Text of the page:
The lighting design community is mourning the loss of Derek Phillips, FIALD, who passed away on Tuesday, 5 November 2013.

An architect and lighting designer, Derek Phillips pioneered the discipline of independent lighting in the United Kingdom. His lighting design mark has been left throughout the world; his work included the lighting of the SS Oriana in 1960, the Mandarian Oriental Hotel in Hong Kong in 1963, Westminster Abbey in 1965, historic monuments of Sri Lanka as an UNESCO consultant in 1976, the Durbar Court/Foreign Secretary’s office and Locarno Suite at the Foreign and Commonwealth Office in London in the 1980s.

Phillips also wrote Lighting in Architectural Design, a profoundly influential book first published in 1964, and Lighting, for the British Design Council, which demonstrated the principles and planning of home lighting and was published in 1966.

Son of Reg and Ida Phillips, Derek was born in England and spent his childhood in both India and the United Kingdom. He served in the Fleet Air Arm of the Royal Navy during World War II; after the war, he trained as an architect and became a fellow of daylighting and architecture at the Massachusetts Institute of Technology (MIT) before going on to work for lighting manufacturer British Thomson Houston (BTH) for four years.

While he relished his work at BTH, Phillips didn’t want to be limited to just one line of lighting products. To that end, he founded his own independent lighting design practice, Derek Phillips Associates (now DPA Lighting Consultants) in 1958 – one of the first of its kind.

Nick Hoggett, a partner at DPA’s Oxfordshire office, said, “Derek was a real pioneer. Lighting consultancy as a professional discipline divorced from the commercial influences of supplying equipment was an unknown entity [before he founded DPA]. He believed passionately in providing the best advice possible for his clients and the practice motto was a quotation from Christie of Glyndebourne: ‘not to be satisfied with the best you can do but to do the best that can be done.'”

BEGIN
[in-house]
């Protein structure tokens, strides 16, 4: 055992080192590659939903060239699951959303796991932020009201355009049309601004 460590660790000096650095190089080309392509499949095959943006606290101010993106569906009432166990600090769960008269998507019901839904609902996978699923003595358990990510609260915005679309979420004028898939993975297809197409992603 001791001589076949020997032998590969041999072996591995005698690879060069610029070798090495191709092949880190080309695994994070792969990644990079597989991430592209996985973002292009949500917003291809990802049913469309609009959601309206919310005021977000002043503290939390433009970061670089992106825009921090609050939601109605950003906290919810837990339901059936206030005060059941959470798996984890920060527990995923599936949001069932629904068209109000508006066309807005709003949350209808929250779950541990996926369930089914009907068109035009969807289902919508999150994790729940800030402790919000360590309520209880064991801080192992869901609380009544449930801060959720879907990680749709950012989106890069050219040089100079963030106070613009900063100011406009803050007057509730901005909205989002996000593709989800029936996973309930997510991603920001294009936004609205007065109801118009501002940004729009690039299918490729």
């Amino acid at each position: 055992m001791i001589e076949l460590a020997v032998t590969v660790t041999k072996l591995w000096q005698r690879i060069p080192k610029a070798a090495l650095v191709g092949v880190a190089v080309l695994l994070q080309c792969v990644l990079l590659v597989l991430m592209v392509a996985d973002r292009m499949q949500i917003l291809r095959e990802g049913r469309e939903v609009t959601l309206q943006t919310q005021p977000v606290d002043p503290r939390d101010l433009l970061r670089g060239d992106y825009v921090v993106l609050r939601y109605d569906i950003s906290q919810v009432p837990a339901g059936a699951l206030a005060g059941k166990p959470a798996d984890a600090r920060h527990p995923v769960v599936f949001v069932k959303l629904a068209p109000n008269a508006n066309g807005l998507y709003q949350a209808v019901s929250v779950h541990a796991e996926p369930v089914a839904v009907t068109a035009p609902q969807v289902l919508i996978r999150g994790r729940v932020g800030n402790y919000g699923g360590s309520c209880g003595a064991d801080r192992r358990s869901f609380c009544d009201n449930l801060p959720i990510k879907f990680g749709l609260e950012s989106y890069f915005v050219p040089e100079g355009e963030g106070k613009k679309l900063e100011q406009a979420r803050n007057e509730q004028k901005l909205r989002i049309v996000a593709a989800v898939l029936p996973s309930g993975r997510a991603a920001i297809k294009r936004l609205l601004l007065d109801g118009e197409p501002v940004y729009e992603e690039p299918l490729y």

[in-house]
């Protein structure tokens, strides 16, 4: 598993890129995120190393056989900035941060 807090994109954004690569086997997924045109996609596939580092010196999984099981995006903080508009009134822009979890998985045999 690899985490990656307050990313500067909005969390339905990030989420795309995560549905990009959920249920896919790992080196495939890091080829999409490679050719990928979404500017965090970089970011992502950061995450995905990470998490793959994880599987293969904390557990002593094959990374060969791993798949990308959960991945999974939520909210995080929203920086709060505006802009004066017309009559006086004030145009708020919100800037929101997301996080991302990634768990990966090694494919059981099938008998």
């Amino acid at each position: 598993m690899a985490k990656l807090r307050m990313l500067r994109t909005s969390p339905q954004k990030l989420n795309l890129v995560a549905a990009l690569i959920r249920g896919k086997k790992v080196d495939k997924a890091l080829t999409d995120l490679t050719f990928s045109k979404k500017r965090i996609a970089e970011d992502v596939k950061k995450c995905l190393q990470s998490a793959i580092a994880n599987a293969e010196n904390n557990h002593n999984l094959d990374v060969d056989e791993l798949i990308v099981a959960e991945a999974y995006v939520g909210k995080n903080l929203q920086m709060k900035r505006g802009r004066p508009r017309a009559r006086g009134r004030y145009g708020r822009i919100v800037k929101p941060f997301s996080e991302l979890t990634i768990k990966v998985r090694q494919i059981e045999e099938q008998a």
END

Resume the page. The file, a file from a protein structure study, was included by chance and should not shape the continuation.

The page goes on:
Phillips gave his time freely to lecture and help educate young designers, clients, other professionals and anyone interested and passionate about light in all forms. He believed education to be extremely important and participated with numerous institutions and their activities. He delivered the inaugural Waldram Lecture in 1990 and titled it “City Lights.”

He was chairman of Hertfordshire Association of Architects, a Royal Institute of British Architects (RIBA) Council Member, president of the Illuminating Engineering Society, and vice president of the IALD, to which he was named a Fellow in 2001, and received the highest honor of a Lifetime Achievement Award in 2009.¬†You can view the IALD’s tribute to him, as well as his inspiring acceptance speech for the Lifetime Achievement Award, below.

Derek Phillips is survived by four of his children: Adam, Rebecca, Jemima, and Amelia, as well as twelve grandchildren, and was excited about the forthcoming birth of his first great-grandchild.

Derek Phillips’ funeral service will be held at 10:30 A.M. at St Lawrence Church, Bovingdon, Herts, on Friday, 29 November. The family has said that anyone who knew him will be welcome.

16 Nov